During a negotiation, or any conversation for that matter, most people interpret a lack of response as disappointment or outright anger. During your face-to-face or over the phone negotiation, use silence to your advantage. If the other side suggests a price, say nothing and wait. It’s hard, it’s awkward – which is why it works. You’ll be surprised by how often your counter-party will immediately negotiate against herself just to break the silence.
Or as Australian entrepreneur Robert Court put it: “You know who’s going to win a negotiation: it’s he who pauses longest.”
- Employ the Soft Low-Ball
In a hot commercial property market, low-ball opportunities may be few and far between. But when a listing lingers and is clearly overpriced, the kinder, gentler low-ball can win over brokers and give you an upper hand against the more antagonistic competition.
In a deal I closed last year, the listing came out just above $10 million. Great property, great location, a little hair but way too expensive. We let it sit, and when the broker called me to see if I’d seen it, I was ready with an answer.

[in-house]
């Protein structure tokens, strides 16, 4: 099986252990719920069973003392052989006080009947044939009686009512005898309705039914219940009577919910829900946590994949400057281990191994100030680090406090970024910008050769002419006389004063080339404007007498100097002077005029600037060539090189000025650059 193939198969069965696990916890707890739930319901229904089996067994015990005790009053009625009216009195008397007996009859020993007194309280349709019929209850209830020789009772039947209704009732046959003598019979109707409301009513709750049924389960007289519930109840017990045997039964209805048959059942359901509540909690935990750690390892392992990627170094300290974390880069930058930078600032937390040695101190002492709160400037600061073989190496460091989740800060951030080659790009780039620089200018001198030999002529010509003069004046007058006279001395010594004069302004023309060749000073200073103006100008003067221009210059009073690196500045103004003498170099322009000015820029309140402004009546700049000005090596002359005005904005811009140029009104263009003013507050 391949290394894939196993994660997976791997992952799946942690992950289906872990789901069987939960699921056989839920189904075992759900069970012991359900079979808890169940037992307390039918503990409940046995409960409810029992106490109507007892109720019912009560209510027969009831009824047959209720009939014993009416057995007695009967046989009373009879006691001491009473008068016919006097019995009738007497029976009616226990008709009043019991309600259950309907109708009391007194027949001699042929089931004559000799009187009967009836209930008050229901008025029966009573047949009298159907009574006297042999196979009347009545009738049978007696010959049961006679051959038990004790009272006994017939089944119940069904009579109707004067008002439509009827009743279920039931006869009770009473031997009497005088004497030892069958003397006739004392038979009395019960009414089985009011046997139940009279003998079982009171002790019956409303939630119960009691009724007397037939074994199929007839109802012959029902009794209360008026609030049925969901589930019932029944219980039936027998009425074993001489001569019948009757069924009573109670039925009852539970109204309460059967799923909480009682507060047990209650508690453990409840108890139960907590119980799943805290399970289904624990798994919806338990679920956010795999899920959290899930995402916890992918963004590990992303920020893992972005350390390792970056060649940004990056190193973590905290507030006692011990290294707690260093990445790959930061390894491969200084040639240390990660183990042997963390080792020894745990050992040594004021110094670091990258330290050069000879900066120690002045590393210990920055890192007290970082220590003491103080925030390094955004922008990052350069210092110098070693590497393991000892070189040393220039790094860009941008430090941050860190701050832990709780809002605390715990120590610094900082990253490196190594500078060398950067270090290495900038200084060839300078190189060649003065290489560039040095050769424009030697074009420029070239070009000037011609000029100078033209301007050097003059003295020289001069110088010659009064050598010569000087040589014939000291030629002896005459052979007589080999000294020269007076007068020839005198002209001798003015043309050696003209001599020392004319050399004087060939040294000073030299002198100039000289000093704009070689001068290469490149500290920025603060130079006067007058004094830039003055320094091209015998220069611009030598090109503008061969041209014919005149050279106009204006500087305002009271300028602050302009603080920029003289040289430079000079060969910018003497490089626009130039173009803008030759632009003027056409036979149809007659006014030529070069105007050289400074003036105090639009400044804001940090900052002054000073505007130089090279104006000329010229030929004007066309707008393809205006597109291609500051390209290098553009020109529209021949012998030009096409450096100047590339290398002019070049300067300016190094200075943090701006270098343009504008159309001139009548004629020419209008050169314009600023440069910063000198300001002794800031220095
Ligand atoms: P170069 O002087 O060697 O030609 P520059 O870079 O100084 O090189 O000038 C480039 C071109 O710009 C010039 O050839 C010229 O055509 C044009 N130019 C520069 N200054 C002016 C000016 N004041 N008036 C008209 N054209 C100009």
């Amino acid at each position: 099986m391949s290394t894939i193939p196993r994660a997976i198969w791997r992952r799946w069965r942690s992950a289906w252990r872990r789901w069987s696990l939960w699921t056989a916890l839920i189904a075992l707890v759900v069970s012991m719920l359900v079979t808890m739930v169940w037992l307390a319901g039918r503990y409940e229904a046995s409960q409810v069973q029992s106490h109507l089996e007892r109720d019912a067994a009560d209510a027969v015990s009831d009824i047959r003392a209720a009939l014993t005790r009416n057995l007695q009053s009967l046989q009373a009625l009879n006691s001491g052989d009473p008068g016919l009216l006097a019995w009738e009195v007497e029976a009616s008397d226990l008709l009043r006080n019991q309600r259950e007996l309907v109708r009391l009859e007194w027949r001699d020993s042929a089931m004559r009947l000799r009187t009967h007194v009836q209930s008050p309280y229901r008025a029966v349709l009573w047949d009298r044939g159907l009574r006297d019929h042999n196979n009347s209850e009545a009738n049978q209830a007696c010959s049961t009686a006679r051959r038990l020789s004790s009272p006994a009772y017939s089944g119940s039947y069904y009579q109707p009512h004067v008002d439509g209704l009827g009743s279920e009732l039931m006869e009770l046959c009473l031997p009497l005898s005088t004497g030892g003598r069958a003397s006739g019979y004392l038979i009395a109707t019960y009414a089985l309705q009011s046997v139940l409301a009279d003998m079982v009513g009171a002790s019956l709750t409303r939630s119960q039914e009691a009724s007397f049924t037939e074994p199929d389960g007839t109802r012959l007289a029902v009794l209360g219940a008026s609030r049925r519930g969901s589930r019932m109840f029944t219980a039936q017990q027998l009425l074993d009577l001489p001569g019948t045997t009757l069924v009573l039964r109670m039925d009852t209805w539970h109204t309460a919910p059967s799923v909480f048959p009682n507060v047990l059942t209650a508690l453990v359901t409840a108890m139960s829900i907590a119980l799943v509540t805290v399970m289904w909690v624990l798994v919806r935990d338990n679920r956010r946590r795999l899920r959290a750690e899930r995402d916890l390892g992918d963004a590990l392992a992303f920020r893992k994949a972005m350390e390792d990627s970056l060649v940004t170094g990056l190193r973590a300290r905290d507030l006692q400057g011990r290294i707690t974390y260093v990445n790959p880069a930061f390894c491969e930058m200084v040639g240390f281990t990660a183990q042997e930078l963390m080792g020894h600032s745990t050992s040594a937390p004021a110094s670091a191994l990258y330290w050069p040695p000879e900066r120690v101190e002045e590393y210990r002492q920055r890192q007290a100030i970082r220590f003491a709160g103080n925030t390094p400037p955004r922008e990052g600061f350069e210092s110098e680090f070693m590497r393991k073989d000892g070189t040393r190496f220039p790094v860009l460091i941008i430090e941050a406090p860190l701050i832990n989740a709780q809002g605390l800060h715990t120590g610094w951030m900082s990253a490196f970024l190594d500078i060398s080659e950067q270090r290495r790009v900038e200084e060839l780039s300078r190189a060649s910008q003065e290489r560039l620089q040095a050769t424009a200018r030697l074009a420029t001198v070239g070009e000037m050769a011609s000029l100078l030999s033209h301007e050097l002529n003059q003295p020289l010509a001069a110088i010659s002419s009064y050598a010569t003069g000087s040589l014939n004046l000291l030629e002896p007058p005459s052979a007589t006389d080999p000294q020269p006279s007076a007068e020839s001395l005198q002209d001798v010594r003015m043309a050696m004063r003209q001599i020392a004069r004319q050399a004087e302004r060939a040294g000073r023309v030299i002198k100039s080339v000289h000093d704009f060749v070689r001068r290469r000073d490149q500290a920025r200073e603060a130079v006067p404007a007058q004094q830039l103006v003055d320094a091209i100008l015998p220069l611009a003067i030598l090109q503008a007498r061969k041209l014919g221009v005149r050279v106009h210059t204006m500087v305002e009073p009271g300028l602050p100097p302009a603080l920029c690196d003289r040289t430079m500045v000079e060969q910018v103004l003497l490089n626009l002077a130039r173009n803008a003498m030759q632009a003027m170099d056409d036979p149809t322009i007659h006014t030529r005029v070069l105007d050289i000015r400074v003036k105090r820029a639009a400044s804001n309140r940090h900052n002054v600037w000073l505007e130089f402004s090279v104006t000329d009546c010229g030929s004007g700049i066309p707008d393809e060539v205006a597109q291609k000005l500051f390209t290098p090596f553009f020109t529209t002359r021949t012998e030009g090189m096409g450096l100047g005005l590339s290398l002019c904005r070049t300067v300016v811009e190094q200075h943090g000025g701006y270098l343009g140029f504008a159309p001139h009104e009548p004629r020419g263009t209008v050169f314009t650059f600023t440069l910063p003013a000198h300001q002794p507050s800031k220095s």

“Sure, great deal … at $6 million.” I was friendly with the broker so the low price didn’t offend him, but I didn’t hear back for almost three months. He came back promoting a price drop to $8,500,000.
“Getting there, but our bid hasn’t changed.” He told me the seller still had room, and that I should submit an offer. I politely refused, but gained valuable information that the seller had just dropped the price by 15% and wasn’t yet at their bottom line.
Three more months passed, and the price fell further to $8 million. We wrote at $6 million and settled at $6,800,000. We would have gone to $7,200,000, and beat out other offers at the new, lower asking price because we offered surety of close and had already done our homework on the deal.
By being in the game, albeit casually, I learned about the building owner’s challenges in selling the property and how much value they placed on surety of close. When we finally wrote our offer, we knew exactly how to structure our terms to beat out our higher-priced competition.
- Get the Listing Broker on Your Side
In a competitive bid situation, it can be challenging to differentiate yourself as a first-time buyer. But if you can unearth a stale listing with a listing broker in danger of losing a commission, spend the time to bring him over to your side before submitting an offer.